Piercing the haze [IE Ed2] Summer in Delhi is hot and oppressive But rarely is the city's air laden with toxic amounts of particulate matter The city's pollution levels worsened after a dust storm on June 12. O On June 14, PM 10 in the city's air skyrocketed to 938 microgrammes per cubic metre (ug/m3), significantly higher than the year's next highest of 650 ug/m3 on January 10 the safe limit for PM10 is 100ug/m3. With the Delhi government pressing in emergency measures, including a ban on construction activity, the city's air quality has improved somewhat. However, the city's PM 10 levels are still in the "severe" category. This is different from the localised storm that is a regular feature of the summer in most parts of North India Storms such as the one on June 12 are caused by prolonged dry spells and westerly winds blowing at high speeds. The haze they whip up is different from the winter pollution when lack of wind and low temperatures trap pollution inside Delhi. The dust carried by the June 12 storm was a mixture of particles released by the natural erosion of soil, pollen and microscopic organisms. This cocktail is, ipso facto, not hazardous. But the mixture carried by the storm was unhealthy because it had accumulated toxic substances from combustion sources in the wind's route pollution from vehicles, industry and biomass This means that local emergency measures, such as those instituted in Delhi, can, at best, mitigate the haze to a limited extent The most important lesson of Delhi's latest pollution problem is that the city will need a year-round strategy to ensure that its air remains healthy Pollution control agencies will have to scale up their coordination with the India Meteorological Department
Page1: Dhanush artillery gun clears final trials SPECIFICATIONS Length 45 caliber Crew 6-8 Caliber* 155 mm Breech: Screw type Recoil: Electro-rheological/ Magneto-rheological Elevation: -3 to 70 degree RATE OF FIRE Burst: 3 rounds in 15 seconds Intense: 15 rounds in 3 minutes Sustained: 60 rounds in 60 min Indigenous firepower A look at Dhanush, an upgraded version of the Swedish Bofors gun which was procured by India in the mid-1980s It is a 155-mm, 45-calibre gun with a range of 36 km, and has demonstrated a range of 38 km with specialised ammunition. It is Maximum firing range 38 km also compatible with all North Atlantic Treaty Organisation (NATO) (DIAMETER OF THE PROJECTILE 155 mm ammunition systems IT SHOOTS)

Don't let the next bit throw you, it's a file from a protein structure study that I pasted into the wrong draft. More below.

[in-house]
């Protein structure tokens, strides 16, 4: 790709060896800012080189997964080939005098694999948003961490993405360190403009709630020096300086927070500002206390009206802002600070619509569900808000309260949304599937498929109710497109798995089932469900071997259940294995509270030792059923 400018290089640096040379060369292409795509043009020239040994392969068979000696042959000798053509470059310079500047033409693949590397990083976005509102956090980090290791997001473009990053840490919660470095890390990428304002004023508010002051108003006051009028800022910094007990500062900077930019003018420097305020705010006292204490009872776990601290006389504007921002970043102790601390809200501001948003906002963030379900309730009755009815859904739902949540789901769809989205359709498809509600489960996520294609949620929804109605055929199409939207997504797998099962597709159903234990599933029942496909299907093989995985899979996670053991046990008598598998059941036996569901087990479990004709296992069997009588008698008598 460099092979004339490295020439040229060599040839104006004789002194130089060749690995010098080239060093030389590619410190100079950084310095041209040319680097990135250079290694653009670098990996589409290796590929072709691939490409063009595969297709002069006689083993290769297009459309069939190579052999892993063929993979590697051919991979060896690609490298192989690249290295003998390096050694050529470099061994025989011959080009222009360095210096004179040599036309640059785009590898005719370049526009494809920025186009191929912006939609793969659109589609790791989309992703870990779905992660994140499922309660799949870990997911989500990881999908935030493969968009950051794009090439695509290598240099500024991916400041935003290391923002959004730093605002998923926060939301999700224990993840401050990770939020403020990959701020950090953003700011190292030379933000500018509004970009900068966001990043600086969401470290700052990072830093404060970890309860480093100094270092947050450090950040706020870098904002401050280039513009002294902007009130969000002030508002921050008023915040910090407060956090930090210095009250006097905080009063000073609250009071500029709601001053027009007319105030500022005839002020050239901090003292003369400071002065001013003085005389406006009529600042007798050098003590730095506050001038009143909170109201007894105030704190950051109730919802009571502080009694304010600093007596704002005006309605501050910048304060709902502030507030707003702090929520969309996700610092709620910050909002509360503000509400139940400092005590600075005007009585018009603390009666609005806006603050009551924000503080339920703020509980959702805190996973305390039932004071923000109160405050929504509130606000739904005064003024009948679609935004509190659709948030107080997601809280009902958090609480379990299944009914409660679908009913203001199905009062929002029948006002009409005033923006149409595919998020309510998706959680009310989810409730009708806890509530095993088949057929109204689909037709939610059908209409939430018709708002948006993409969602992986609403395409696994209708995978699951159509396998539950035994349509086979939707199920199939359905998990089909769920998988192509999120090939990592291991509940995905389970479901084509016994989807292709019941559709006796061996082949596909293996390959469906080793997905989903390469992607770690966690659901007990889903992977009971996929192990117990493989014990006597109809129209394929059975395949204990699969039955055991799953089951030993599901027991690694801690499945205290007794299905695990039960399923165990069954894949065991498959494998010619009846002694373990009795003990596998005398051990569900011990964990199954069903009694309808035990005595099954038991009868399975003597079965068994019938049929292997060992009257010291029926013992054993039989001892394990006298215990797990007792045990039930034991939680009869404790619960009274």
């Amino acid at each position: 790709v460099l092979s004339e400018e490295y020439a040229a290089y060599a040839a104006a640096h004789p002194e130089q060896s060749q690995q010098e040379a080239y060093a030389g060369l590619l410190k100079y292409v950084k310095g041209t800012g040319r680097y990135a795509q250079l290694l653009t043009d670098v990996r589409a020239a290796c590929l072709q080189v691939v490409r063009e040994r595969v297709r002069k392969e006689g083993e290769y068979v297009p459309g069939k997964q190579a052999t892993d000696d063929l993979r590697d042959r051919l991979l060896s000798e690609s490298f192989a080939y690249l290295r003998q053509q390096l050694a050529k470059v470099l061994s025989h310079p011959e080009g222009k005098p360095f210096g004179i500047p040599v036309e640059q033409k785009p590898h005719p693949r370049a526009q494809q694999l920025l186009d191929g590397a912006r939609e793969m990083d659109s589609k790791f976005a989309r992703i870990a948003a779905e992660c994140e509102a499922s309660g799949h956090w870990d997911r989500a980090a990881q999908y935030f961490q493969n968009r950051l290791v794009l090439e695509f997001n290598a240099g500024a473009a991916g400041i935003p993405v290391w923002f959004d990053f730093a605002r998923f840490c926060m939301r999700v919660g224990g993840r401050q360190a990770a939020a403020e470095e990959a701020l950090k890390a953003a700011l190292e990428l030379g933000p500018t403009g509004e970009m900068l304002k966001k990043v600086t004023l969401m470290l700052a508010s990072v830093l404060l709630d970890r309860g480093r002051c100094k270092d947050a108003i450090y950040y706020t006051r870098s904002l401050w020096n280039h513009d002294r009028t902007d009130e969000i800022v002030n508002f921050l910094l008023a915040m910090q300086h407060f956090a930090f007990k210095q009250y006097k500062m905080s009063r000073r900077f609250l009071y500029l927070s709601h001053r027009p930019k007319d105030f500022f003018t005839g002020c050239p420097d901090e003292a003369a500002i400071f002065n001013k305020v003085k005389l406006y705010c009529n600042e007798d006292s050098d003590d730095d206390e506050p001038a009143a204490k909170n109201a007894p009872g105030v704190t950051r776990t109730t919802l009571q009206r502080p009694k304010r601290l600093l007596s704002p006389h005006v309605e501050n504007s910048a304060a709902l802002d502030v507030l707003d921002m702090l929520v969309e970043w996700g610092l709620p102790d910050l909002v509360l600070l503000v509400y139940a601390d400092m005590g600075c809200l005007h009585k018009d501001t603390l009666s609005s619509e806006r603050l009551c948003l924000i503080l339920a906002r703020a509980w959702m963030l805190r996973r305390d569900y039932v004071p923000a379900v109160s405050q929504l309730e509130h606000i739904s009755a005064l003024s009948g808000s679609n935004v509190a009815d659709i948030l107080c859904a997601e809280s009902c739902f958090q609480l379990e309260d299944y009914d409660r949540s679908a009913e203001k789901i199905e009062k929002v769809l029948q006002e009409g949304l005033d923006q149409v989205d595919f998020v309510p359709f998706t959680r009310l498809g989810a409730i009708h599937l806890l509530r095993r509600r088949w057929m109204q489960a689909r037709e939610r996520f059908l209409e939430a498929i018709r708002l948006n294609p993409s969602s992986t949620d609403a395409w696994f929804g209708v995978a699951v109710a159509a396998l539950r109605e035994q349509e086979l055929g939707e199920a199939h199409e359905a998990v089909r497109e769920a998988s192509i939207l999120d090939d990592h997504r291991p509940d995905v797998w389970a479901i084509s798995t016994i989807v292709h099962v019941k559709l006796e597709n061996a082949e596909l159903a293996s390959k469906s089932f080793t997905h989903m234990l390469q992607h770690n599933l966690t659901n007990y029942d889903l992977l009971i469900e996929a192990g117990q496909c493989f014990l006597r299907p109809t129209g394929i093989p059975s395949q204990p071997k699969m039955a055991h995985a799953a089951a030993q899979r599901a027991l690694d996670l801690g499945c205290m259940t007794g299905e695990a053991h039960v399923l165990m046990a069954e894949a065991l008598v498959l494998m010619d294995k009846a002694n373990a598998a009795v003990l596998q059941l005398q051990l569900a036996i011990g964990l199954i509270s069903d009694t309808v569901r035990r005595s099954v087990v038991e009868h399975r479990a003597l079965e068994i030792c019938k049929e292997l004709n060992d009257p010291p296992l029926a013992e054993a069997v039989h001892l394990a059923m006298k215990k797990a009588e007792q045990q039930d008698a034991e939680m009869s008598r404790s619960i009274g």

Page11: New health scheme flawed: IMA The Indian Medical Association (IMA) has demanded a review of the Centre's ambitious National Health Protection Scheme (NHPS), saying it has "conceptual deficits and operational flaws". ssues the rates quoted by the government for various procedures were abysmal and impractical and most do not cover even 30% of the costs "No hospital can work on these rates without seriously compromising patient safety In the garb of cost-cutting, the government is exposing the people to danger in the hospitals The money allotted for the Ayushman Bharat-National Health Protection Scheme (AB-NHPS) would have better served the country if eve "The highly optic NHPS fails to create any new national asset The same money invested in our public hospitals would have brought secondary and tertiary care closer to the poor in our government hospitals "In addition to non-creation of new public sector hospitals, the government will lose around 400 crore to private health insurance companies which will manage the scheme. The insurance-driven healthcare is a failed experiment,". ry district hospital was strengthened with an infrastructure o 2 crore each "The IMA has suggested to the government that the NHPS be modelled as healthcare purchase directly from the provider hospitals, removing insurance companies and third party administrators These intermediaries siphon off 40% of the budgeted money and are breeders of corruption and unethical practices,".
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B.Tech NIT Allahabad. Have written UPSC Mains 2 times with Physics. Channel "Sumant Kumar" on Youtube for Current Affairs Analysis.